A Troubled Marine's Final Fight

When his nation called, Marine Sergeant David Lindley answered. But when he came home hurting, his country let him down

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Peter Van Agtmael / Magnum for TIME

When his nation called, Marine Sergeant David Linley answered. But when he came home hurting, his country let him down.

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Linley says he was aiming at trees and over the heads of responding police officers. "If Dave had wanted to kill a cop, he would have killed a cop," Pete Gill, a Marine comrade, says flatly. "Because even your most basic Marine can hit something at 100 yards, and he didn't hit a one of them. If that wasn't a cry for 'Shoot me because I don't want to shoot you,' I don't know what was."

I was acting like I was in a firefight, but there was that voice in my head telling me I was in a safe place and there was no danger. I was supposed to be dead, and I was determined to die, to not hurt my family. Now I was being hunted down.

Talking with Linley, now 48, inside the visitors' center at the Graham Correctional Center in southern Illinois, is bleakly enlightening. His records and the accounts of fellow Marines, relatives and neighbors reveal a once squared-away sergeant--he has no record of parking, never mind speeding, tickets--tormented by what he witnessed during his four combat tours.

The product of a broken New York City family, Linley joined the Marines as a radio operator in 1982 at age 17, with his mother's signature on his enlistment papers. During his first 10-year stint on active duty, he spent six years overseas, seeing action in Grenada and Beirut and in the 1991 Gulf War. In between deployments to war zones, he spent three years as a Marine security guard at U.S. diplomatic outposts in São Paulo and Islamabad. After a decade as a civilian, he reupped at age 36, angered by the 9/11 attacks. "I was anxious to be back into the fight," he says. "I felt I had a duty that was not finished." He spent seven months as a sergeant in Iraq's violent Anbar province in 2004.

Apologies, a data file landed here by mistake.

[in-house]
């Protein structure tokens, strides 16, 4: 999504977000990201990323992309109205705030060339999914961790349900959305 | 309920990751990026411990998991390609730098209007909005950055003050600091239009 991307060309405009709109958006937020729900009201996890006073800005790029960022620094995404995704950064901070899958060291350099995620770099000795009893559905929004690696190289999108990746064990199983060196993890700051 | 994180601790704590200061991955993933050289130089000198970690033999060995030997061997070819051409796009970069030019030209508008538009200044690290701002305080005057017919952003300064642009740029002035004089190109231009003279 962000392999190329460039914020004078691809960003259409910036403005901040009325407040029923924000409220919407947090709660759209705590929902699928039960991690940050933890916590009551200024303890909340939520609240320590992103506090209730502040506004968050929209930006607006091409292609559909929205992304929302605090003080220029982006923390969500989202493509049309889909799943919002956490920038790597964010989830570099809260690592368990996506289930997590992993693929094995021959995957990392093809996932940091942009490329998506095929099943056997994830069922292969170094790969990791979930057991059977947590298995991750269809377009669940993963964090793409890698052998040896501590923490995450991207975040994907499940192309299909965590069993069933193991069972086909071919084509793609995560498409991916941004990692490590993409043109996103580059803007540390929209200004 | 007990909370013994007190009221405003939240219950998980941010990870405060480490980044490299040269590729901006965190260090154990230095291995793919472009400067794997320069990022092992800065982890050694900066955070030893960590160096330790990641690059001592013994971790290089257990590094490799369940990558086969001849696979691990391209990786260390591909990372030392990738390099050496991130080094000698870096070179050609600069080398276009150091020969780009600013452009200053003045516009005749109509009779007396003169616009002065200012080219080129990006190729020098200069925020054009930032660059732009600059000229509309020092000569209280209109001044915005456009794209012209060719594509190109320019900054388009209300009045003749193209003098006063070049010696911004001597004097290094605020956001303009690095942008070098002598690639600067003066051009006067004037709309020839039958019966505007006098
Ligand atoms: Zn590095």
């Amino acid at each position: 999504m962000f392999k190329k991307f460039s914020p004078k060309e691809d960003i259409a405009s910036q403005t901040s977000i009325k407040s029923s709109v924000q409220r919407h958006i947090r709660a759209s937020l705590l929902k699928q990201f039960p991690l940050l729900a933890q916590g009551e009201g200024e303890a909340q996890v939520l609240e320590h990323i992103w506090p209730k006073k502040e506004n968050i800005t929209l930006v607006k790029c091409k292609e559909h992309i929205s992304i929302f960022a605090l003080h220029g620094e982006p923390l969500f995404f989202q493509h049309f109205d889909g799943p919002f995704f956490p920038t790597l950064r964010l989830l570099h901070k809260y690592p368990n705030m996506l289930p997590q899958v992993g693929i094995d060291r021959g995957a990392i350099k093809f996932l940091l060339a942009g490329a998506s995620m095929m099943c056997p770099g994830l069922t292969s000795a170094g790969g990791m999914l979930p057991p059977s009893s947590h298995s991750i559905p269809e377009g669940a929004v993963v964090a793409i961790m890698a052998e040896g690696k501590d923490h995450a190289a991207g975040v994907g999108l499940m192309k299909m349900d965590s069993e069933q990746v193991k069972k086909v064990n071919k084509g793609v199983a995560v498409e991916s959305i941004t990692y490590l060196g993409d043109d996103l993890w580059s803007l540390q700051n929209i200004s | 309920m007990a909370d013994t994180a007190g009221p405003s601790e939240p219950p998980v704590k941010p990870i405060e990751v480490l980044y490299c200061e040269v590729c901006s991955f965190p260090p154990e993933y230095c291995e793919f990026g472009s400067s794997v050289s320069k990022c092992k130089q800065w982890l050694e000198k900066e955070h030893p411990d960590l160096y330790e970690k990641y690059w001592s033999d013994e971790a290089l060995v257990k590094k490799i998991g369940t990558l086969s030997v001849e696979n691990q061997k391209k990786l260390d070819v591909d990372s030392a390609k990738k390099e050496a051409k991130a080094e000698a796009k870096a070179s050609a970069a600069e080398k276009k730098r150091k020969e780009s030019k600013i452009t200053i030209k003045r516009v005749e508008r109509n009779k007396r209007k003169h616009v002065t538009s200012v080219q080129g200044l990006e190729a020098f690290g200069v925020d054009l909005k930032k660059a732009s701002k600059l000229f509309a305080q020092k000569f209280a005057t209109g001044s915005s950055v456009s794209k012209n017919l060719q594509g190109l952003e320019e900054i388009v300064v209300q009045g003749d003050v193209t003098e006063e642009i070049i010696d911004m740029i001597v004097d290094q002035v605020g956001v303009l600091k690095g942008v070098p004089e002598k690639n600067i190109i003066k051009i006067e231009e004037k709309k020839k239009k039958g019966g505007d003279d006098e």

Once he returned from Iraq, Linley and Kristin moved to suburban Chicago, near her parents. They bought a house and had their second child as his life slowly unwound. "He was no longer outgoing but became socially and emotionally withdrawn," Kristin recalls. "We'd always attended church regularly, but he stopped going with me." Once a beer drinker, Linley began "self-medicating" with liquor. "He hit the bottle hard when he came home," Kristin says. "He started locking himself in the basement to get drunk."

Nine months before the shoot-out, Linley acknowledged the disconnect between those who fight and those back home. "They either ignore you or become scared of you," he wrote in a letter to the independent Marine Corps Times newspaper. "When they ask, 'What was it like?' they zone out with dazed looks on their faces when you start to describe what you have seen."

And he said he had seen plenty. His Beirut and final Iraq tours were especially bloody; many Marines were killed, but it was the civilians, especially children, caught in the cross fire who Linley says fueled his nightmares. In Beirut, he'd called for a strike on a threatening bus that local newspapers later said had killed 12 children. In Iraq, he saw a young teenager rummaging in an ammo dump lose both arms in an explosion. He survived roadside-bomb blasts.

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